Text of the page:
Sam Gibson, UK

I don't quite understand the Left's position. We can best help the poorer nations by closing our markets to them? What ridiculous economic proposal will the Left make next? I know! Perhaps they can lower unemployment in France by lowering the work week to 35 hours with no reduction in pay! That's sure to work!
John F, USA

The WTO is so democratic that the United States refused to officially join for several decades (when it was GATT) - because they would have the same amount of power as the smallest, poorest party.
US corporations DO NOT always win challenges. The best known examples of this are: Costa Rican Textiles, Venezuelan Oil, and Mexican Tuna.
Ideologically, WTO is as level a playing field as possible. However, building such an enormous and comprehensive administrative body takes time. What is being done now is laying the foundation. Eventually, 'free-trade' will be possible, and will bring equal benefits to the developing and developed worlds.
Environmental and social damage are intrinsic to non-sustainable development, so much so that they it has become a major focus for the UN development programme. Those countries that wish to export goods at the expense of their natural and human resources will gain nothing in the long-term and for the WTO to facilitate such economic policies is egregious.
Melissa Brown, Buenos Aires, Argentina / US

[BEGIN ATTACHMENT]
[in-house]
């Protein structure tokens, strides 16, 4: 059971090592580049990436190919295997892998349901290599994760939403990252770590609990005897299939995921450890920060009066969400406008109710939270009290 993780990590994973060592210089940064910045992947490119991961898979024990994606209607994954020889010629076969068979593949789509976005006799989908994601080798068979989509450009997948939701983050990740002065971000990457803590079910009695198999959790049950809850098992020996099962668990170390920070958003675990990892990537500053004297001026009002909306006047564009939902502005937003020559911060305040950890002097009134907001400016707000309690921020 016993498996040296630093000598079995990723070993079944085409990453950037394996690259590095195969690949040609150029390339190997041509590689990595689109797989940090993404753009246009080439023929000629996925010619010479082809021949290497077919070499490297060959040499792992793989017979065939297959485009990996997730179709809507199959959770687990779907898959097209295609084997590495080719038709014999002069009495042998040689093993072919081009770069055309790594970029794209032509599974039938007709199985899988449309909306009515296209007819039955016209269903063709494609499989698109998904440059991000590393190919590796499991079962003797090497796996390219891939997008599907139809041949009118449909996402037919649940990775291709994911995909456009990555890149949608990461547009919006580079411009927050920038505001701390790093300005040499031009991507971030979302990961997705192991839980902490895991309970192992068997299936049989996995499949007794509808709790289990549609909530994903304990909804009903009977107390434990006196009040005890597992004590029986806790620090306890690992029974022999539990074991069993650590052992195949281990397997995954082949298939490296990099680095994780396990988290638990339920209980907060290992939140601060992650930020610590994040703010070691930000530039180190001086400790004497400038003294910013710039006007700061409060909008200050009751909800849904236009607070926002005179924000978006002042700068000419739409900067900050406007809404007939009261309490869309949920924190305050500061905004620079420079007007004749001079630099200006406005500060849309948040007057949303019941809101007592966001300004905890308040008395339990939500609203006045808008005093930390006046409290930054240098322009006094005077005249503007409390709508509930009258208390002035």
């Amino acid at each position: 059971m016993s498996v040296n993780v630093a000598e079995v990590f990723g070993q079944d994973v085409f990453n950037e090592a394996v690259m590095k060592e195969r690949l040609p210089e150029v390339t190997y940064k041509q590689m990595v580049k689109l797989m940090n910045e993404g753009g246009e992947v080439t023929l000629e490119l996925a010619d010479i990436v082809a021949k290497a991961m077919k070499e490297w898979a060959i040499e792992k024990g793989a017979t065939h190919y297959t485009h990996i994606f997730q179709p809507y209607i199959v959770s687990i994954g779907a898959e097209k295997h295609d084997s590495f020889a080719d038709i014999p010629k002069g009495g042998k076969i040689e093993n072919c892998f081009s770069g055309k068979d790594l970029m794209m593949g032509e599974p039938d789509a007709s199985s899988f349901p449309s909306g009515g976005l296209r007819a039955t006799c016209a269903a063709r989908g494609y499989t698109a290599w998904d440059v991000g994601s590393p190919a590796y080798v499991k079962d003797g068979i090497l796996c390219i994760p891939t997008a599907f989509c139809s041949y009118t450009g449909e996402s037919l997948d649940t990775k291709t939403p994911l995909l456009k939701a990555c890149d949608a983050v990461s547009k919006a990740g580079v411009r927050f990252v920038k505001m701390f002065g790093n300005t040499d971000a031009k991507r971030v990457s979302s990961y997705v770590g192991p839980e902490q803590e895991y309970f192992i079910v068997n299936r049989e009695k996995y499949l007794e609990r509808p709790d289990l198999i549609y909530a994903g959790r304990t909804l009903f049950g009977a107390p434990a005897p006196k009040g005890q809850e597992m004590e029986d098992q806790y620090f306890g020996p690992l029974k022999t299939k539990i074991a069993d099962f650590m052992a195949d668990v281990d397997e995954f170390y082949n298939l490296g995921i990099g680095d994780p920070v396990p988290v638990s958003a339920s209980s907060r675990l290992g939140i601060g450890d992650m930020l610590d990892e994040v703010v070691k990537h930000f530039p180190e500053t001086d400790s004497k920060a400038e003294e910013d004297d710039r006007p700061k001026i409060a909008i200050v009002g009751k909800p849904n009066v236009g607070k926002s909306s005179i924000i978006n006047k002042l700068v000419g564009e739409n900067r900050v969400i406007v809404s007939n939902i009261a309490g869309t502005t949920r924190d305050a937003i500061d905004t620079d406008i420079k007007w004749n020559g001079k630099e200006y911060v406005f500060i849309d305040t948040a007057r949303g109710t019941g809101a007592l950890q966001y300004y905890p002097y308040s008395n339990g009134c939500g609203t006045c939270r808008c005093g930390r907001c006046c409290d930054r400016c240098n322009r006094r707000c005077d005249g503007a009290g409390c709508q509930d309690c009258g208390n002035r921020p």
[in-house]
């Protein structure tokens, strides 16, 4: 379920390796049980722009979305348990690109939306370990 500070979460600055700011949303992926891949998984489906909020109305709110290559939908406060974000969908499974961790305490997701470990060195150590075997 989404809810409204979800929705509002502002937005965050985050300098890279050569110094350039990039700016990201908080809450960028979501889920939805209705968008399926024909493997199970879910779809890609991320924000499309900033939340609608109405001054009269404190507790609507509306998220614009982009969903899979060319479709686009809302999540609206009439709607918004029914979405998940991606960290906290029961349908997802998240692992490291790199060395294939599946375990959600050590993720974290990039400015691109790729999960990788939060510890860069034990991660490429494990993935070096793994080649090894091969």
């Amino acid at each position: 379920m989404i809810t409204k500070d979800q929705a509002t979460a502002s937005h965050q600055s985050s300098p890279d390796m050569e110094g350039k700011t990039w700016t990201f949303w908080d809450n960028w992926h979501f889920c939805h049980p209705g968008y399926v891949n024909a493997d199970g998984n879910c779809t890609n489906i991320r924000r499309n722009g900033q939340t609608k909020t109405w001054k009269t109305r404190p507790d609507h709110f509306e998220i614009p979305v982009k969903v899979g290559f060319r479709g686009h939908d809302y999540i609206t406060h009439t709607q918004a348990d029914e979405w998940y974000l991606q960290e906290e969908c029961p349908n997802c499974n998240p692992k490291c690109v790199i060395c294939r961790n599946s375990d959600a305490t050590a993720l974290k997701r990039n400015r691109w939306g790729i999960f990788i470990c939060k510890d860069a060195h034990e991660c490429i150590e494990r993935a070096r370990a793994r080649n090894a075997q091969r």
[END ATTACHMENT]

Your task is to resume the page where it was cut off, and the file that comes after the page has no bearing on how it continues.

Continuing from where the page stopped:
Ongoing struggles among the world's "haves" to protect their mean vested interests in the name of freeing world trade is futile. Even after centuries of scientific, economic & political developments, billions of human beings are still starving in absolute poverty, deprived of basic health and educational facilities and fundamental human rights.
Let us realise at the turn of new millennium that all liberalisation & development is meaningless unless we can ensure a more just and fairer distribution of wealth and resources.
I will urge all humanity to work together to evolve a free and fairer system of governance and development; that can provide for the basic necessities and freedom to all and reward excellence while avoiding unnecessary conflicts and wars.
Alok H. Mittal, Nigeria

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Your comments during the programme:

The WTO is a sham. Most of the wealth seen in the North has accumulated by colonialism. The WTO is responsible for neo-colonialism.
Glenn Ashton, Cape Town, South Africa

World trade can't be fair unless the playing field is made level. Tariffs on finished goods are higher than those on raw materials. The costs of expensive technology are passed on to developing countries. Malawi, which is a landlocked country, produces coffee, which has to pass through other countries thereby increasing costs.
Jonathan Nbuna, Malawi

I have sympathy for the WTO. What the developing and western worlds need is far more free trade not less. Protectionism and government regulation will not benefit trade. The greens are resprayed reds. The world needs more technological development. There's no evidence that human activity is harming the environment.
David Carr, London, UK

The new world order encompasses more togetherness. A country can do what it likes with its resources. They can subsidise them if they want. They should not stop goods coming in from the third world. Let the world compete.
Bhekuzulu Khumalo, Johanesburg, South Africa

Trade should be free and fair but should not be linked to political interests. When India went nuclear all these countries imposed sanctions but India is very self-sufficient we were able to withstand that.
Kiran Kumar Arasada, Nurenberg, Germany / Indian